Remove saltpetre efflorescence and salt efflorescence
- What is nitric acid? "> How does the efflorescence occur?
- Variant 1 - brushing
- Variant 2 - Use nitrate remover or saltpeter remover
- Variant 3 - Remove plaster
- 1st crack treatment
- 2nd horizontal barrier
- 3. Outer seal
- 4. Inner seal
- 5. Veiling seal
In older houses, whitish deposits often appear on the walls. Especially in the basement or in the lower part of the walls are affected by saltpetre efflorescence or salt efflorescence. Often this problem is caused by moisture in the old masonry. However, it is important to determine the cause of the saltpetre efflorescence before treatment.
In old walls often lack the seal to the ground or to the outside. As a result, the walls pull moisture out of the ground, which then manifests itself in the form of these white saltpetre and salt efflorescence. Which problem is exactly the reason for the annoying crumbly white residue on the wall, must be investigated before the elimination, so that the correct treatment for the respective case can be initiated. The removal of saltpetre will not help if the cause is not removed afterwards. Therefore, in the following instructions, we will not only show you how to remove the salt efflorescence, but also the various methods of remediation for the walls.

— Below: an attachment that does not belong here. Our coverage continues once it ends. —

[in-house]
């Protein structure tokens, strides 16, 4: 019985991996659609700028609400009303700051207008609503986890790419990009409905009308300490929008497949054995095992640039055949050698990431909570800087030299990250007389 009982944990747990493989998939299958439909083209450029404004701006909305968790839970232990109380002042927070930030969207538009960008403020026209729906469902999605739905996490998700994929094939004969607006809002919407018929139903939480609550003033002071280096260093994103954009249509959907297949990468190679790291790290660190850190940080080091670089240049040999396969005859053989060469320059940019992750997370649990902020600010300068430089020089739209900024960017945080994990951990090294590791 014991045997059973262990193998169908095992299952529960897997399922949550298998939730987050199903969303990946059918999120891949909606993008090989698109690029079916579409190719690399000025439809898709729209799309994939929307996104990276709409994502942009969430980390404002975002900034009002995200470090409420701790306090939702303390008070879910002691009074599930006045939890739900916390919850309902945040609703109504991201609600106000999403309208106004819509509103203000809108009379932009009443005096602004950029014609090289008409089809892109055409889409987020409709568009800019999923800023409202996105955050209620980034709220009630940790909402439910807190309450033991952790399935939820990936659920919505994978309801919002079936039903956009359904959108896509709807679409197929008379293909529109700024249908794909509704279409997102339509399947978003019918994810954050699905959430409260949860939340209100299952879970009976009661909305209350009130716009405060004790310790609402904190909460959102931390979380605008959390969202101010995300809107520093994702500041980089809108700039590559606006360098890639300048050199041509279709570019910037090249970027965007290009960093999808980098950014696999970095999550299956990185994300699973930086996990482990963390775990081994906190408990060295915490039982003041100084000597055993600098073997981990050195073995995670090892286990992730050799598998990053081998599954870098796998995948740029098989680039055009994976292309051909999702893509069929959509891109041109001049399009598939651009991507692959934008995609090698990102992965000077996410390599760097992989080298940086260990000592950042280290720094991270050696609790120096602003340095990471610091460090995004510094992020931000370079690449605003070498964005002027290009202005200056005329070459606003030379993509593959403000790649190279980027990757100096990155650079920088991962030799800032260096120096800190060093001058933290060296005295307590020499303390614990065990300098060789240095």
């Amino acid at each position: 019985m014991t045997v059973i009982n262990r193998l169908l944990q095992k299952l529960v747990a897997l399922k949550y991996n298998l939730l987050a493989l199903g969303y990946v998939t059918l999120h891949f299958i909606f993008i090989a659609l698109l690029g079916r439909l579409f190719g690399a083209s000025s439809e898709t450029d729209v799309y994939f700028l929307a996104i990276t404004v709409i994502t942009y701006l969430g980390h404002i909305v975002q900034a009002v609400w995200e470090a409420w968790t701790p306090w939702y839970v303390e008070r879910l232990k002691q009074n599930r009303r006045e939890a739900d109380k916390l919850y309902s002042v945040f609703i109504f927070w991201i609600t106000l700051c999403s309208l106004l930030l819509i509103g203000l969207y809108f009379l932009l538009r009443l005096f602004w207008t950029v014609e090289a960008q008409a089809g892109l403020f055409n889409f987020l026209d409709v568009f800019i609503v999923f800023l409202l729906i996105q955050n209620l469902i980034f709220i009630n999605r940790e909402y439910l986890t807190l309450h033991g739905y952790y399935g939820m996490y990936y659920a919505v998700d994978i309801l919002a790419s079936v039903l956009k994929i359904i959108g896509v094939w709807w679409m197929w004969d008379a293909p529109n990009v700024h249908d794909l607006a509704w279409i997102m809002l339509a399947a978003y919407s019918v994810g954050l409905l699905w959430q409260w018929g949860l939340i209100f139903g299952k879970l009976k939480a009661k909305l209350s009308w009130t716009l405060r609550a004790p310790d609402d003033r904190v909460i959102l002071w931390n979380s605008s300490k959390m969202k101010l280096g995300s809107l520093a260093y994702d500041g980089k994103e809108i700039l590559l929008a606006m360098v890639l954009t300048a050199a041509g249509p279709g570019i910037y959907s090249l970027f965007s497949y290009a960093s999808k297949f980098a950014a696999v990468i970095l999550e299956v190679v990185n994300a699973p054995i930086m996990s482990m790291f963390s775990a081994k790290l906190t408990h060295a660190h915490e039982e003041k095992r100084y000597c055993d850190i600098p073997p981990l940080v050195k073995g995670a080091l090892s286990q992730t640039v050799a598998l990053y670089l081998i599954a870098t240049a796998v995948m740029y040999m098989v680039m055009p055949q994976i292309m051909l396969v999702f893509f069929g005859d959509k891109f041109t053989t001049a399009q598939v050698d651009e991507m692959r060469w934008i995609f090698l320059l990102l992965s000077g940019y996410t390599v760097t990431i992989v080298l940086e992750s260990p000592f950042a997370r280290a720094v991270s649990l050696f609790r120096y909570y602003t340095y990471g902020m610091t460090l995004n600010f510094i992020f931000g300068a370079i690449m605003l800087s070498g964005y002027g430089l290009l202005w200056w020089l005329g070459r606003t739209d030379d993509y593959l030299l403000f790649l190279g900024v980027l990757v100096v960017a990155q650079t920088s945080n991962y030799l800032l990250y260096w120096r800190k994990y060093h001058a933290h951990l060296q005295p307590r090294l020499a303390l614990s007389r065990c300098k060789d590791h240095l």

You need this for the removal:
- Rough brushing
- protective clothing
- Rotary hammer with chisel
- nitrate remover
- Saltpetre remover
What is nitric acid?
Many building materials contain salts, including gypsum, cement or lime. The white saltpetre efflorescence that you find on your wall is basically just a salt. The name nitric acid is a bit confusing because this visible part is a nitrate, ie salt. Nevertheless, you should always wear gloves when removing saltpeter, because as long as the nitric acid is moist, it can cause severe damage to the skin. Especially allergy sufferers have big problems with all forms of saltpetre.
How come the efflorescence ">
Methods for the renovation of masonry at a glance
- crack treatment
- horizontal barrier
- outer seal
- veil seal
Remove saltpetre efflorescence and salt efflorescence
Variant 1 - brushing